Our intrepid Turkish gentleman explained that it was “a long time ago.” Sure it was. But the modern media still has a rage boner for the Crusades, so why not go back that far? There is an easier explanation for all of this, one that doesn’t require cherry-picking from history or religious texts: we can believe ISIS and other Islamic terror groups when they say they want to kill the infidel, or make him pay the jizya, take his women, and establish a global Caliphate.
Will lighting the Eiffel Tower in solidarity with Belgium accomplish anything effective against that sort of thing?
But doing nothing and pretending to be important is the hallmark of Progressivism. After all, magic chalk dust will solve everything, right? And war, as they say, never solved anything at all, right? Justin Trudeau explains this ass-backwards thinking for us:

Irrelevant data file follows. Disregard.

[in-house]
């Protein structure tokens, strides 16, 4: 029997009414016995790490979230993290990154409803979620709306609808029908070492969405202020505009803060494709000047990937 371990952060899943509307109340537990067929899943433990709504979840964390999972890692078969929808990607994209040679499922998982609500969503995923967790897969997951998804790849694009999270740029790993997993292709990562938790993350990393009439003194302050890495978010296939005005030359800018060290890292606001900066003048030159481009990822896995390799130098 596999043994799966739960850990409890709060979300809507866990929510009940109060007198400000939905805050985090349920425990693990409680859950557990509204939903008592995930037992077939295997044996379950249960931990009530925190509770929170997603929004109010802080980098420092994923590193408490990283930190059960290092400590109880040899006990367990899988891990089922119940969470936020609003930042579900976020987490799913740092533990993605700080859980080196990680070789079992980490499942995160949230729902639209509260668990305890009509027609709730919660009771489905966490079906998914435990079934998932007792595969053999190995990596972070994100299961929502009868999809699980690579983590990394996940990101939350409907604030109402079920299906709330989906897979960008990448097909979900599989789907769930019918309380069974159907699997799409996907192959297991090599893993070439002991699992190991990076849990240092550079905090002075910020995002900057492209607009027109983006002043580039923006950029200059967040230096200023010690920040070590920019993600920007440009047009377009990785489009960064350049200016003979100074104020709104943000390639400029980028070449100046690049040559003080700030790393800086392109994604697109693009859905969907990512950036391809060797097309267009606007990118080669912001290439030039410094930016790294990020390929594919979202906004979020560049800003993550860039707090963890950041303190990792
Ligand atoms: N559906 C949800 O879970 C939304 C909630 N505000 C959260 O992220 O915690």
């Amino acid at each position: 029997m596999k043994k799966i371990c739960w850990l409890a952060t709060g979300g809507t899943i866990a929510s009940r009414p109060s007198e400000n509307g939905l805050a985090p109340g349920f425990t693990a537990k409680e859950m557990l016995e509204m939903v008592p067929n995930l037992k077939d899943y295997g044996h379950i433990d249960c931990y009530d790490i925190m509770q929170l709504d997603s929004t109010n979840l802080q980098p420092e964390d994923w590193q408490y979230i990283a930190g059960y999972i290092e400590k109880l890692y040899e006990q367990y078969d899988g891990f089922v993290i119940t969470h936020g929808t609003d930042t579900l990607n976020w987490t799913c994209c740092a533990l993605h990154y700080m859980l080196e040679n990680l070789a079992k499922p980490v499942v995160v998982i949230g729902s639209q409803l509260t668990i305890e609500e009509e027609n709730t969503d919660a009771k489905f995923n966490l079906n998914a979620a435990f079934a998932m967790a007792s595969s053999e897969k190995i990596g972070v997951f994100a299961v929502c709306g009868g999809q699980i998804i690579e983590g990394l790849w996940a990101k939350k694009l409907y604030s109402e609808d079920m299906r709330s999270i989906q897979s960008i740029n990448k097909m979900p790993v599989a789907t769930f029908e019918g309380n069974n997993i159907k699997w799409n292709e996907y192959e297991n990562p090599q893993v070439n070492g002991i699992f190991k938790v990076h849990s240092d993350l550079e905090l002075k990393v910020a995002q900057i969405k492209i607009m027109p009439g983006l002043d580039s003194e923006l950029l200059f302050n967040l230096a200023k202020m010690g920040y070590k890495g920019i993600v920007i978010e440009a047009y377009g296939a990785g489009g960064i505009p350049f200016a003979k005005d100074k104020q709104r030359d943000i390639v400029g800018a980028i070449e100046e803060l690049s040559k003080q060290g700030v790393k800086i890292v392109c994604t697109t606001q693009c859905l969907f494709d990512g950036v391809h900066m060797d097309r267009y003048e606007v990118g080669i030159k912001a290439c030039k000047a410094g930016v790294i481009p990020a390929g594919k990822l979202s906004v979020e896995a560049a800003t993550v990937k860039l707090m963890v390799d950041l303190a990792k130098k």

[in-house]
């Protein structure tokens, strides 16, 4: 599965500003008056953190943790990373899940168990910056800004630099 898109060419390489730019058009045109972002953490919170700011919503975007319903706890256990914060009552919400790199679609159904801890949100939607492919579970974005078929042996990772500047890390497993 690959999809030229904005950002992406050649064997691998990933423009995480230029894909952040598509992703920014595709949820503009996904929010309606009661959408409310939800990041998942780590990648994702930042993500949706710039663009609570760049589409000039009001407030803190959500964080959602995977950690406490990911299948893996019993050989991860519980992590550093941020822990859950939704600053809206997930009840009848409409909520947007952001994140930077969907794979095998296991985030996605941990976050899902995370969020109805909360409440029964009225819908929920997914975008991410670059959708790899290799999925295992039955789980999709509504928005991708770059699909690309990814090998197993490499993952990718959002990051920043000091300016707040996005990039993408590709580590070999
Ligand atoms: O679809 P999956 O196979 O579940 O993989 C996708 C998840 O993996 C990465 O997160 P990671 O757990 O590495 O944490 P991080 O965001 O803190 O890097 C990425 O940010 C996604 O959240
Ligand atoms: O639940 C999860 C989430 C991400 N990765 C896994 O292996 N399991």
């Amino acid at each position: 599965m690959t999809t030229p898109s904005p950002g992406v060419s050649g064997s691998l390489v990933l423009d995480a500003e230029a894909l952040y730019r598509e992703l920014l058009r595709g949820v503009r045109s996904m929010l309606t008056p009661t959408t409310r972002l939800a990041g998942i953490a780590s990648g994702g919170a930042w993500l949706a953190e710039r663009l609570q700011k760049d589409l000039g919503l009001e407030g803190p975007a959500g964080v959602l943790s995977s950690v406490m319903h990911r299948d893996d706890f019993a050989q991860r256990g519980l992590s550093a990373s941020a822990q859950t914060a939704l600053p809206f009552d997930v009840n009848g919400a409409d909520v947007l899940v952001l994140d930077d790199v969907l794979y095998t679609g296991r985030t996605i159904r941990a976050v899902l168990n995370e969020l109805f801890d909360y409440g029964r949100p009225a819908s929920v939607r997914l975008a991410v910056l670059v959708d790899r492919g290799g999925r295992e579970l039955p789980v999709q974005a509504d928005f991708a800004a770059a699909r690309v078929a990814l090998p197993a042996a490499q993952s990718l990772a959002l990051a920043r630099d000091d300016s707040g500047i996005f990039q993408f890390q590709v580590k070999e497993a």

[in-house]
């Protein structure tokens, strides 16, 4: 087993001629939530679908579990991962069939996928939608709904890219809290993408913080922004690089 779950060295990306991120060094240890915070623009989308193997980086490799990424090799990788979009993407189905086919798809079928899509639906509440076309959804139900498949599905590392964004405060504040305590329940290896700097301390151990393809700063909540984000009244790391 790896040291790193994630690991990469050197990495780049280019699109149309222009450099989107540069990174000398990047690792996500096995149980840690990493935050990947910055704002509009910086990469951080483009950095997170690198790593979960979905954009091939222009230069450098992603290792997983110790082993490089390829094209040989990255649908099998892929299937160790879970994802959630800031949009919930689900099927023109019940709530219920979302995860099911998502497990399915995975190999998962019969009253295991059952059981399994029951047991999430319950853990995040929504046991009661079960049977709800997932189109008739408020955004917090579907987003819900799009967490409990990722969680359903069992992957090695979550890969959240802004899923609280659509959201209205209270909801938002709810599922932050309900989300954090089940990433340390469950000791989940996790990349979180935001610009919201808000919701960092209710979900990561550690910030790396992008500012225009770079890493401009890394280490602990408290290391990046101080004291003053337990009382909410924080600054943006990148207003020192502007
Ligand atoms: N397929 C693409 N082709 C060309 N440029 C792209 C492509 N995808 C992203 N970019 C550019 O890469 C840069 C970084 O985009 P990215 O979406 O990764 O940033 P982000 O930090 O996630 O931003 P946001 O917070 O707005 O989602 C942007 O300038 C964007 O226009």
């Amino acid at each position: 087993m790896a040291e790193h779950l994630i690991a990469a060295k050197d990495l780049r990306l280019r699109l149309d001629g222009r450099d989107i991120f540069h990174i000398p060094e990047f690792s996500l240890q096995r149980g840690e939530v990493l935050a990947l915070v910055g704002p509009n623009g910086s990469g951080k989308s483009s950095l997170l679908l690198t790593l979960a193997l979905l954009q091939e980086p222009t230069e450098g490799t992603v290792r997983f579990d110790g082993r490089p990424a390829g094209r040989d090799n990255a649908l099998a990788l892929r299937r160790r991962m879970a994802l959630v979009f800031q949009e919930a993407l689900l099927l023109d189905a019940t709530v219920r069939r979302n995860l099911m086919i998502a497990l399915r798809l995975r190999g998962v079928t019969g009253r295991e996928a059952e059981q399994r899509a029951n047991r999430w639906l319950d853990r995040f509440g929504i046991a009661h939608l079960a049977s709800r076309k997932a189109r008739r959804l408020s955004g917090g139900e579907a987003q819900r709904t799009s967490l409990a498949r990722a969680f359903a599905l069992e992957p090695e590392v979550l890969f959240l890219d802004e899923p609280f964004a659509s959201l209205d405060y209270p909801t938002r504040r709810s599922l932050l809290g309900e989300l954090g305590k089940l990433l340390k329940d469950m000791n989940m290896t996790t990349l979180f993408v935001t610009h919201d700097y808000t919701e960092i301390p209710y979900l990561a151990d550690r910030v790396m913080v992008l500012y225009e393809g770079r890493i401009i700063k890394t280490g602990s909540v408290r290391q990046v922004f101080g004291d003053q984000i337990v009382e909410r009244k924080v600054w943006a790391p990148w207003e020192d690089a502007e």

Progressive thinking in a nutshell.
The corollary to this in Progressive parlance would be that if you hug random people in the streets in front of a television camera, you win. It doesn’t matter if the hugger, or the huggee, was in any way tied to the attack. Nobody on the nightly news needs to have lost anyone, or been affected in any way whatsoever. All that matters is if you stand in “solidarity” and chant the right words.
One particular graphic making the rounds on Instagram tells us that Belgians need to “be strong” in the face of the attacks.
Being strong might mean killing your enemies. But not for these people. For them it means crying, and hugging, and posing for pictures.